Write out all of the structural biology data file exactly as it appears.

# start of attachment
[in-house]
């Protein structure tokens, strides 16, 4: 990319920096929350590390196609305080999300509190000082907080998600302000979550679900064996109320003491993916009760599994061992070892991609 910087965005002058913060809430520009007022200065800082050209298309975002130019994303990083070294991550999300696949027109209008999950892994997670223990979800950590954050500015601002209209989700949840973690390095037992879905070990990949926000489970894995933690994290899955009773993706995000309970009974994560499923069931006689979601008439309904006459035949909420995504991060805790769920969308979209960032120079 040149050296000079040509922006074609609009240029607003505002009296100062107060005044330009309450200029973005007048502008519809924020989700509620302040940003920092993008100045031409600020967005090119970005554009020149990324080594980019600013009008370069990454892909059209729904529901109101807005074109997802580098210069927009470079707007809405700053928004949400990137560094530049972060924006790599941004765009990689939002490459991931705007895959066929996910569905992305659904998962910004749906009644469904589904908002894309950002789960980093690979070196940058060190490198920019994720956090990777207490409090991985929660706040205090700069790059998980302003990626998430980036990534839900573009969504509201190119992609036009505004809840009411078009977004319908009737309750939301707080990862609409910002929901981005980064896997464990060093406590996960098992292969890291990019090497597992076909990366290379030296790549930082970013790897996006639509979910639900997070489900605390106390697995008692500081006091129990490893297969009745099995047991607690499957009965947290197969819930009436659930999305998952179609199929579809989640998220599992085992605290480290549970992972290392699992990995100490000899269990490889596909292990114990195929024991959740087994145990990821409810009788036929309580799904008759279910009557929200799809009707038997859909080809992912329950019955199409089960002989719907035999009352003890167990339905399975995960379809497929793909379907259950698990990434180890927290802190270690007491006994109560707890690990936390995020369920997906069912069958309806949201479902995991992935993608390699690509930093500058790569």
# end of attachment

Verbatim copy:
[in-house]
């Protein structure tokens, strides 16, 4: 990319920096929350590390196609305080999300509190000082907080998600302000979550679900064996109320003491993916009760599994061992070892991609 910087965005002058913060809430520009007022200065800082050209298309975002130019994303990083070294991550999300696949027109209008999950892994997670223990979800950590954050500015601002209209989700949840973690390095037992879905070990990949926000489970894995933690994290899955009773993706995000309970009974994560499923069931006689979601008439309904006459035949909420995504991060805790769920969308979209960032120079 040149050296000079040509922006074609609009240029607003505002009296100062107060005044330009309450200029973005007048502008519809924020989700509620302040940003920092993008100045031409600020967005090119970005554009020149990324080594980019600013009008370069990454892909059209729904529901109101807005074109997802580098210069927009470079707007809405700053928004949400990137560094530049972060924006790599941004765009990689939002490459991931705007895959066929996910569905992305659904998962910004749906009644469904589904908002894309950002789960980093690979070196940058060190490198920019994720956090990777207490409090991985929660706040205090700069790059998980302003990626998430980036990534839900573009969504509201190119992609036009505004809840009411078009977004319908009737309750939301707080990862609409910002929901981005980064896997464990060093406590996960098992292969890291990019090497597992076909990366290379030296790549930082970013790897996006639509979910639900997070489900605390106390697995008692500081006091129990490893297969009745099995047991607690499957009965947290197969819930009436659930999305998952179609199929579809989640998220599992085992605290480290549970992972290392699992990995100490000899269990490889596909292990114990195929024991959740087994145990990821409810009788036929309580799904008759279910009557929200799809009707038997859909080809992912329950019955199409089960002989719907035999009352003890167990339905399975995960379809497929793909379907259950698990990434180890927290802190270690007491006994109560707890690990936390995020369920997906069912069958309806949201479902995991992935993608390699690509930093500058790569």